For far too long, Daglan has had no café or bar — a place where bicycle riders and other tourists, not to mention villagers, could order a drink without having to buy food. We have two restaurants, but they are required to provide meals with any alcoholic drinks that customers order. But the situation is about to change.
In the past, Daglan had Le Thé Vert at the south end of the village (in the direction of St. Pompon), which offered meals but also a terrace where you could order a coffee or cold drink or ice cream. But the tea room closed when owners Judith and Paul moved to Scotland; their large renovated home is now, once again, a home.
When Jan and I bought our Daglan home in 2004, L’Auberge de Céou (almost straight across the road from Le Thé Vert) was still operating as a hotel, restaurant and bar; but it soon closed. Then there was a succession of owners, none very successful. At its peak, the Café de la Fleur (as it came to be called) served not-very-good food but at least offered a terrace where people could gather and enjoy an afternoon drink. The building has been vacant for quite some time — a particular shame, since it’s one of the first things you see as you enter Daglan on the main road that crosses the Céou River.
Now comes Fabrice Lemonnier, the chef whose La Cantine operates in the very centre of the village, just metres from the Mayor’s office. I last wrote about the restaurant on April 5, in the posting “A nice surprise at Daglan’s La Cantine.”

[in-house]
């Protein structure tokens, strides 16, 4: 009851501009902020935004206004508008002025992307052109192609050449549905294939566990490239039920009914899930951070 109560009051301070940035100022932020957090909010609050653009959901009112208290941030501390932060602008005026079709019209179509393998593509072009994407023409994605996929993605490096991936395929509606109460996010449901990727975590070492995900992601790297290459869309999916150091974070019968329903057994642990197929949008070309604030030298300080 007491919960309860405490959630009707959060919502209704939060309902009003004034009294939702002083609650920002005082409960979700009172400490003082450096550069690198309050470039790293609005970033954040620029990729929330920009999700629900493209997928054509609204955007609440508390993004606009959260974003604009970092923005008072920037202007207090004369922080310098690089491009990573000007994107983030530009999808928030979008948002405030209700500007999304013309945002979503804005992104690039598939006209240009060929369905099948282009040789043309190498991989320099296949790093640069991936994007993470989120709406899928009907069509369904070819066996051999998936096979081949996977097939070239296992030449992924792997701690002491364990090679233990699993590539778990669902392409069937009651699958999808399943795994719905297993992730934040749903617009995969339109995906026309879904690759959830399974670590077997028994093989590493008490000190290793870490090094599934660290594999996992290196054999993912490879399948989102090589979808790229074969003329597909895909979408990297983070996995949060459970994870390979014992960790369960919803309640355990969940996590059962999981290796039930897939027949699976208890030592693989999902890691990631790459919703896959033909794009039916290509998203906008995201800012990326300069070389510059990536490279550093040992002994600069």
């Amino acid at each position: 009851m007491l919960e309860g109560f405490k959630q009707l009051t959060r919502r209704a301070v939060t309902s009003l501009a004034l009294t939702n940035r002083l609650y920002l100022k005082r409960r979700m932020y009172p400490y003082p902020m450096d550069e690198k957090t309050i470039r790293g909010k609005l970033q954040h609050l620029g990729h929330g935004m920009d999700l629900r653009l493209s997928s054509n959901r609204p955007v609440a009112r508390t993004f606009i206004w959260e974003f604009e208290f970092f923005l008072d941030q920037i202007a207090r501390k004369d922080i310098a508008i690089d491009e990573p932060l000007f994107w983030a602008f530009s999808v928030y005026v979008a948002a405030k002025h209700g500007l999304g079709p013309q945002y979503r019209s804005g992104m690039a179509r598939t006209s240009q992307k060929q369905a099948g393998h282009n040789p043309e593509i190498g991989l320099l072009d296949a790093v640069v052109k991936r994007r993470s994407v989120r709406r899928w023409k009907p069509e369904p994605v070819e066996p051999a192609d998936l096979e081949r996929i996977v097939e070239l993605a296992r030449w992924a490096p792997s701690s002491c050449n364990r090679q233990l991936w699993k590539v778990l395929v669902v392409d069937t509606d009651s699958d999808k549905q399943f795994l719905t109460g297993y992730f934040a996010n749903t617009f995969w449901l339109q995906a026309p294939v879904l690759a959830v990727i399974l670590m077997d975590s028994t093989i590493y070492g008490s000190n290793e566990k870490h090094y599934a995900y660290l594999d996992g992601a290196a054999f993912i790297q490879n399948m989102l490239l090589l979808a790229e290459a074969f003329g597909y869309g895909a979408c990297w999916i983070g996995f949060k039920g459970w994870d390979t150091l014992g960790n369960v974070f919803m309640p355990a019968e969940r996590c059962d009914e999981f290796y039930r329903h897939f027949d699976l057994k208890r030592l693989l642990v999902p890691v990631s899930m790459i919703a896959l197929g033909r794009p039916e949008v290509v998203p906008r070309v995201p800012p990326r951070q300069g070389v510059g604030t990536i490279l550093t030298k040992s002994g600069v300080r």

Planned to open this week is Chef Lemonnier’s new venture, L’Annexe. It’s located roughly in-between the locations of Le Thé Vert and Café de la Fleur, in a disused building.
The plan is for L’Annexe to offer a completely casual eating and drinking experience. L’Annexe has been granted a Licence IV, which means it can offer bar service, so that customers will not need to order food. But there will be food on offer — easy dishes like tapas, burgers, pizzas, and ice cream.
Here’s a look at the front of the café, on the main road that eventually leads to St. Pompon:
At the back of the café is a large area fitted with picnic tables, some on gravel, and some on grass. The idea is that customers can carry their refreshments out of the café and plunk down at a table. In the sunshine (which we’re getting a lot of), this should be fairly delightful. Fingers are crossed that all goes well.
In other food news: Loyal readers of Radio Free Daglan will know at least two things about me: I spent most of my life in Toronto, and my wife and I love fine dining. In fact, the word “Michelin” may be one of the most common company names in all my postings.
And now we’ve learned that the Michelin guide is being launched in Canada for the first time, with a guide to the restaurants of Toronto. The official announcement is planned for Tuesday, with celebrity chef Daniel Boulud (owner of a starred restaurant) taking part in the ceremony. My friend Dave in Toronto has predicted that two of his favourite restaurants, Alo and George, are well positioned to be given a star. We shall see!